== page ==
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D.C. schools get incomplete score on LGBT youth survey

Low response rate means data not fully representative



Adam Tenner, executive director of Metro Teen AIDS, said flawed data in the biennial Youth Risk Behavior Surveillance Survey will hinder his group’s work with local youth. (DC Agenda photo by Michael Key)

A survey of risky behavior by D.C. youth, including LGBT youth, was so flawed that its data cannot be weighted, hindering local groups as they work to help gay students and fight HIV.

Leaders of two groups that provide services to LGBT youth told a D.C. City Council hearing March 5 that the Office of the State Superintendent of Education, known as OSSE, failed to ensure a required 60 percent response rate for the survey among city middle and high school students.

That failure, the group leaders said, led federal officials to declare D.C. data for the biennial Youth Risk Behavior Surveillance Survey nothing more than a snapshot of student behavior rather than an indicator of trends.

Andrew Barnett, executive director of the Sexual Minority Youth Assistance League, and Adam Tenner, executive director of Metro Teen AIDS, said the loss would adversely impact their groups’ ability to assess the needs of LGBT youth.

“This gap in data presents a tremendous loss to SMYAL and the LGBTQ youth of D.C.,” Barnett told Council Chair Vincent Gray (D-At Large), who presided over the hearing. “We rely on the [survey results] to understand the scope of problems facing youth living in D.C.”

A spokesperson for the U.S. Centers for Disease Control & Prevention, which created and funds the survey, said the CDC conducts a national version of the survey by sampling about 15,000 high school students in schools throughout the country.

Karen Hunter, the spokesperson, said the CDC also arranges for states, counties and cities to conduct their own version of the survey using a set of “core” questions established by the CDC as well as additional questions deemed important by local jurisdictions.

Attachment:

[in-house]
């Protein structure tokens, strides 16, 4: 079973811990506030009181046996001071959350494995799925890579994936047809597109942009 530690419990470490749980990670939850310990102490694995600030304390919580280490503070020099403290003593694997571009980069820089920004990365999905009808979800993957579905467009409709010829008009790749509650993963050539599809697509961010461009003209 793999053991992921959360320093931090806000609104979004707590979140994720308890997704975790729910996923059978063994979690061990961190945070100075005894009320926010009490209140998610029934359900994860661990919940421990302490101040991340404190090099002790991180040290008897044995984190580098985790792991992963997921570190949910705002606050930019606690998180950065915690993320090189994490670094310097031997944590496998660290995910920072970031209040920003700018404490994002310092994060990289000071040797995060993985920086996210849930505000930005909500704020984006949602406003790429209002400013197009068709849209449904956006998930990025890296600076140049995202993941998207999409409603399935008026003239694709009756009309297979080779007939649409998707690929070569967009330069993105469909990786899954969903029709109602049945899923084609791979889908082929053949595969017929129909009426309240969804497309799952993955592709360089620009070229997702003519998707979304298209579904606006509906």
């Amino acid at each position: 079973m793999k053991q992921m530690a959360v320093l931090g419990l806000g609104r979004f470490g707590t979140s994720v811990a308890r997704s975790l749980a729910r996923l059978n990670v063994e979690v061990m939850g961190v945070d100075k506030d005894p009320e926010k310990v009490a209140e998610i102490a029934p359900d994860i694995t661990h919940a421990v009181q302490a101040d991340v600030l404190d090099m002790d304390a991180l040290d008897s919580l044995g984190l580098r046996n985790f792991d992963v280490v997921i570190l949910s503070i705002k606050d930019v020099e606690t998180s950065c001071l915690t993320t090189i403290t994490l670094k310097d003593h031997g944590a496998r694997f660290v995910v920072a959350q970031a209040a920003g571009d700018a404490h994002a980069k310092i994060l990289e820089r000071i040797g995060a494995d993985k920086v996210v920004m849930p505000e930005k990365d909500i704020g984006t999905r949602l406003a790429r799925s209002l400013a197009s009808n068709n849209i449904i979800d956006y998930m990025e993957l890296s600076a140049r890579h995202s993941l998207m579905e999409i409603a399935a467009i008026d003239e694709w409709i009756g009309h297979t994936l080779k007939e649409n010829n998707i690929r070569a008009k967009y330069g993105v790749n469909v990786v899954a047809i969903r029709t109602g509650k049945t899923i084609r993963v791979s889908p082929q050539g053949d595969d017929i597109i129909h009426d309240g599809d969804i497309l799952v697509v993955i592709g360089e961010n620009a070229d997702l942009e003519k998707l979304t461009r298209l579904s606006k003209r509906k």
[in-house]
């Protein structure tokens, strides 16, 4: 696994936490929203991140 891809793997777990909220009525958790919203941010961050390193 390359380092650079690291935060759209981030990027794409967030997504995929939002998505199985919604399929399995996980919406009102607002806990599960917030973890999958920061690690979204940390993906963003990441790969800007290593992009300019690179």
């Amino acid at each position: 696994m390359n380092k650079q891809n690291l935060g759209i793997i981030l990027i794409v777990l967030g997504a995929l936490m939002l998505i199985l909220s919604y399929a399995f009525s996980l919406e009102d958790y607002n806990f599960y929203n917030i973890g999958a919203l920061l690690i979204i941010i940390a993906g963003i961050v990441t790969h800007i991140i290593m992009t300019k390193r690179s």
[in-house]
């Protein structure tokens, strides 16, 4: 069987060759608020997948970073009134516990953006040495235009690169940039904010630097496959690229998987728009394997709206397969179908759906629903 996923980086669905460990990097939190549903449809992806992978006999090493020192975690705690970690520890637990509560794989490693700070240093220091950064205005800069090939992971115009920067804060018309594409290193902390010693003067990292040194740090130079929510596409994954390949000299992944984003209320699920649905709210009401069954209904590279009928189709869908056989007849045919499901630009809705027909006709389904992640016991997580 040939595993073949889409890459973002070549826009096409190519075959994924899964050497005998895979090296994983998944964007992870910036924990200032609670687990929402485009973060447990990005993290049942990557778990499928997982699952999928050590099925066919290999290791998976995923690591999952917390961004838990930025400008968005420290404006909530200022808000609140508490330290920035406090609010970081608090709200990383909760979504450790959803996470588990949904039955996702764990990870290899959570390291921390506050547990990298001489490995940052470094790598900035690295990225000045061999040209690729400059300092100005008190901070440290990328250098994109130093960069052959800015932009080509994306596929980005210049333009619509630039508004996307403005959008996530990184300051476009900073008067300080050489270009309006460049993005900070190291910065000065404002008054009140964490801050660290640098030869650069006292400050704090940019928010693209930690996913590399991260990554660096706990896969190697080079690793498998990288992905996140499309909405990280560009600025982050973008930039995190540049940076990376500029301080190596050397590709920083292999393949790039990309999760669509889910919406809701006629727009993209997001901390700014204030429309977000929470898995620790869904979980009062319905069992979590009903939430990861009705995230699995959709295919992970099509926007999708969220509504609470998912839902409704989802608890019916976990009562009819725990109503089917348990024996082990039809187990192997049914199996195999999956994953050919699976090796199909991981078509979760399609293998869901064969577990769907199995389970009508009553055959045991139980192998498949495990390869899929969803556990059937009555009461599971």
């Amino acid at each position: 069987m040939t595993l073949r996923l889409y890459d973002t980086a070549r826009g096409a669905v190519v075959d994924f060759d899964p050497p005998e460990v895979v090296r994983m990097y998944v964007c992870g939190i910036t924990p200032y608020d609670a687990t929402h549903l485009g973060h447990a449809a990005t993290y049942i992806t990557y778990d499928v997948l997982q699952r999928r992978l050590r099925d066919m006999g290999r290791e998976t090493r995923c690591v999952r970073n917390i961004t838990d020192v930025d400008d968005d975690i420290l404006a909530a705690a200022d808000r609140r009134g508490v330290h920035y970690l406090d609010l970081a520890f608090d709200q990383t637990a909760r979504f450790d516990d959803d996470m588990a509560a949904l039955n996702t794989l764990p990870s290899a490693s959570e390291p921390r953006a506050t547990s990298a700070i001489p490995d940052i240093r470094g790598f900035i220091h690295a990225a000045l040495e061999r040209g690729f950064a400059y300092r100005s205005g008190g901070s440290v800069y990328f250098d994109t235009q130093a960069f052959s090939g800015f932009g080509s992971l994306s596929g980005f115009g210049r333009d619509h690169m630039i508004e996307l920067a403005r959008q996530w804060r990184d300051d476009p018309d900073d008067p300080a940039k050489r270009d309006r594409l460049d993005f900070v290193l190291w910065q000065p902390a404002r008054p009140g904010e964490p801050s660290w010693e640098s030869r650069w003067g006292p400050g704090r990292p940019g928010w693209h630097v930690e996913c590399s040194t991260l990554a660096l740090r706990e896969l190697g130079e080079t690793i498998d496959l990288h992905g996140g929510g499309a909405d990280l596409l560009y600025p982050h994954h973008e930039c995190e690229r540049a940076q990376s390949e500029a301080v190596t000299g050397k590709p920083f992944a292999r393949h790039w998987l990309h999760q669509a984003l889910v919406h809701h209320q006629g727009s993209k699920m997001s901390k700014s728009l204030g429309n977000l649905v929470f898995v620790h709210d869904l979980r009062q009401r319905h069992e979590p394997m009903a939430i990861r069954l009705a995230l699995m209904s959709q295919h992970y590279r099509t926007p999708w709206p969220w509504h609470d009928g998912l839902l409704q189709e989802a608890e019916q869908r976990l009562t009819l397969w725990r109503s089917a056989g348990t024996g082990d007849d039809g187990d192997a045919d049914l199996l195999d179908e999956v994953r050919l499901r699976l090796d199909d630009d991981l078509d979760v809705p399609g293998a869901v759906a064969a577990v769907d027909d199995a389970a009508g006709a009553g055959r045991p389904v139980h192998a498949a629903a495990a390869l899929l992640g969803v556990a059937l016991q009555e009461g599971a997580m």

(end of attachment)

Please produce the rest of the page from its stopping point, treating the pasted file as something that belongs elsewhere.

At the recommendation of a coalition of local community groups, including LGBT organizations, D.C. school officials agreed to add a question to the 2007 survey that gave student respondents an opportunity to disclose whether they were gay, lesbian or bisexual.

In response to a recommendation of the same coalition, OSSE agreed to add another question for the 2009 survey enabling respondents to disclose whether they are transgender. The LGBT questions are expected to be part of all future surveys.

“This was incredibly important,” said David Mariner, executive director of the D.C. LGBT Community Center.

Mariner said that identifying LGBT participants in the survey enables the community to assess the problems LGBT youth face and develop ways to address those problems.

Among the core topics included in the survey questionnaire that seek to identify “health-risk behaviors among youth” are: unintentional injuries and violence, tobacco use, alcohol and other drug use, sexual behavior, unhealthy dietary behavior and mental health issues.

Mariner and Tenner said the lack of sufficient data from D.C. students in the 2009 survey creates a four-year gap in assessing the needs of local LGBT youth because the results of the next survey, set for 2011, won’t be processed and released until 2012.

Chad Colby, an OSSE spokesperson, said that although the office is in charge of coordinating the youth survey, it is administered by the city’s public school system. Colby did not know why school officials didn’t arrange for more students to take the survey. A school spokesperson could not be immediately reached for comment.